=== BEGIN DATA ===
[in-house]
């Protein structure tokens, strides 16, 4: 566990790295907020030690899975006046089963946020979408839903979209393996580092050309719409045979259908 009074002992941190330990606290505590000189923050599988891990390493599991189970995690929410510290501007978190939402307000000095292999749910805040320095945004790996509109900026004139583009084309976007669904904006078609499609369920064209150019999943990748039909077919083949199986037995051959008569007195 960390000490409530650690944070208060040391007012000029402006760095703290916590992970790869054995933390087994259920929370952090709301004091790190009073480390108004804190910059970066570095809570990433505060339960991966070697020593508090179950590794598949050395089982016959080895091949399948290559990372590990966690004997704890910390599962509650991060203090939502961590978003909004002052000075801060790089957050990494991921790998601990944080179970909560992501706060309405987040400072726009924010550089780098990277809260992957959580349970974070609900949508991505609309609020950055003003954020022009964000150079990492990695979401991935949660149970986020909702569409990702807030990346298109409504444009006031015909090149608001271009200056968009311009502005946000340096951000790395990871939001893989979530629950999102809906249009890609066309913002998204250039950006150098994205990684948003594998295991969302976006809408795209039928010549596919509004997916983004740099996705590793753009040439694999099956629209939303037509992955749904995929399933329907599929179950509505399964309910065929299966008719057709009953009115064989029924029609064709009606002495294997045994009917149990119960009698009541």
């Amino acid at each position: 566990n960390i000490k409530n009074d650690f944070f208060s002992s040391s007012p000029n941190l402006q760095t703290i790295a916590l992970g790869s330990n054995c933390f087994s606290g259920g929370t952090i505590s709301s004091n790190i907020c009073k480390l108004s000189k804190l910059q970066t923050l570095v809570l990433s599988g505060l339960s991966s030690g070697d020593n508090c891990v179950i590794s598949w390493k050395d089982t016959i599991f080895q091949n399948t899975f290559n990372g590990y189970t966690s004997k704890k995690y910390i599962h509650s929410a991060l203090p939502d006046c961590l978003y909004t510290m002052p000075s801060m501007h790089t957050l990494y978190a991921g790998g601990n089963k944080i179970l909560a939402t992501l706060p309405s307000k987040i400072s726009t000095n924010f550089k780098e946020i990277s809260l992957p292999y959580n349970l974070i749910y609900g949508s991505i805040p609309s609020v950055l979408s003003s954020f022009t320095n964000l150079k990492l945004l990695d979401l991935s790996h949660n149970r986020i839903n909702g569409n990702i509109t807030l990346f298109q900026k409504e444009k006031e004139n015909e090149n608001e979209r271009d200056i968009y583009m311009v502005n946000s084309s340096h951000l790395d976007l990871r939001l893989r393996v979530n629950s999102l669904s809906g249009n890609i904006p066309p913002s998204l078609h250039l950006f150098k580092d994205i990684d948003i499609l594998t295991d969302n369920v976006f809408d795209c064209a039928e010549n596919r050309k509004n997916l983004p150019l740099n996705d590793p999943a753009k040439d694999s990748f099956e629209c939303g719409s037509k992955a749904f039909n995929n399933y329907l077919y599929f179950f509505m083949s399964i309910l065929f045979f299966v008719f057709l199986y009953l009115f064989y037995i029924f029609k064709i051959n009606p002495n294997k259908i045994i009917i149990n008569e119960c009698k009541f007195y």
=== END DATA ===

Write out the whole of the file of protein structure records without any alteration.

[in-house]
């Protein structure tokens, strides 16, 4: 566990790295907020030690899975006046089963946020979408839903979209393996580092050309719409045979259908 009074002992941190330990606290505590000189923050599988891990390493599991189970995690929410510290501007978190939402307000000095292999749910805040320095945004790996509109900026004139583009084309976007669904904006078609499609369920064209150019999943990748039909077919083949199986037995051959008569007195 960390000490409530650690944070208060040391007012000029402006760095703290916590992970790869054995933390087994259920929370952090709301004091790190009073480390108004804190910059970066570095809570990433505060339960991966070697020593508090179950590794598949050395089982016959080895091949399948290559990372590990966690004997704890910390599962509650991060203090939502961590978003909004002052000075801060790089957050990494991921790998601990944080179970909560992501706060309405987040400072726009924010550089780098990277809260992957959580349970974070609900949508991505609309609020950055003003954020022009964000150079990492990695979401991935949660149970986020909702569409990702807030990346298109409504444009006031015909090149608001271009200056968009311009502005946000340096951000790395990871939001893989979530629950999102809906249009890609066309913002998204250039950006150098994205990684948003594998295991969302976006809408795209039928010549596919509004997916983004740099996705590793753009040439694999099956629209939303037509992955749904995929399933329907599929179950509505399964309910065929299966008719057709009953009115064989029924029609064709009606002495294997045994009917149990119960009698009541």
């Amino acid at each position: 566990n960390i000490k409530n009074d650690f944070f208060s002992s040391s007012p000029n941190l402006q760095t703290i790295a916590l992970g790869s330990n054995c933390f087994s606290g259920g929370t952090i505590s709301s004091n790190i907020c009073k480390l108004s000189k804190l910059q970066t923050l570095v809570l990433s599988g505060l339960s991966s030690g070697d020593n508090c891990v179950i590794s598949w390493k050395d089982t016959i599991f080895q091949n399948t899975f290559n990372g590990y189970t966690s004997k704890k995690y910390i599962h509650s929410a991060l203090p939502d006046c961590l978003y909004t510290m002052p000075s801060m501007h790089t957050l990494y978190a991921g790998g601990n089963k944080i179970l909560a939402t992501l706060p309405s307000k987040i400072s726009t000095n924010f550089k780098e946020i990277s809260l992957p292999y959580n349970l974070i749910y609900g949508s991505i805040p609309s609020v950055l979408s003003s954020f022009t320095n964000l150079k990492l945004l990695d979401l991935s790996h949660n149970r986020i839903n909702g569409n990702i509109t807030l990346f298109q900026k409504e444009k006031e004139n015909e090149n608001e979209r271009d200056i968009y583009m311009v502005n946000s084309s340096h951000l790395d976007l990871r939001l893989r393996v979530n629950s999102l669904s809906g249009n890609i904006p066309p913002s998204l078609h250039l950006f150098k580092d994205i990684d948003i499609l594998t295991d969302n369920v976006f809408d795209c064209a039928e010549n596919r050309k509004n997916l983004p150019l740099n996705d590793p999943a753009k040439d694999s990748f099956e629209c939303g719409s037509k992955a749904f039909n995929n399933y329907l077919y599929f179950f509505m083949s399964i309910l065929f045979f299966v008719f057709l199986y009953l009115f064989y037995i029924f029609k064709i051959n009606p002495n294997k259908i045994i009917i149990n008569e119960c009698k009541f007195y």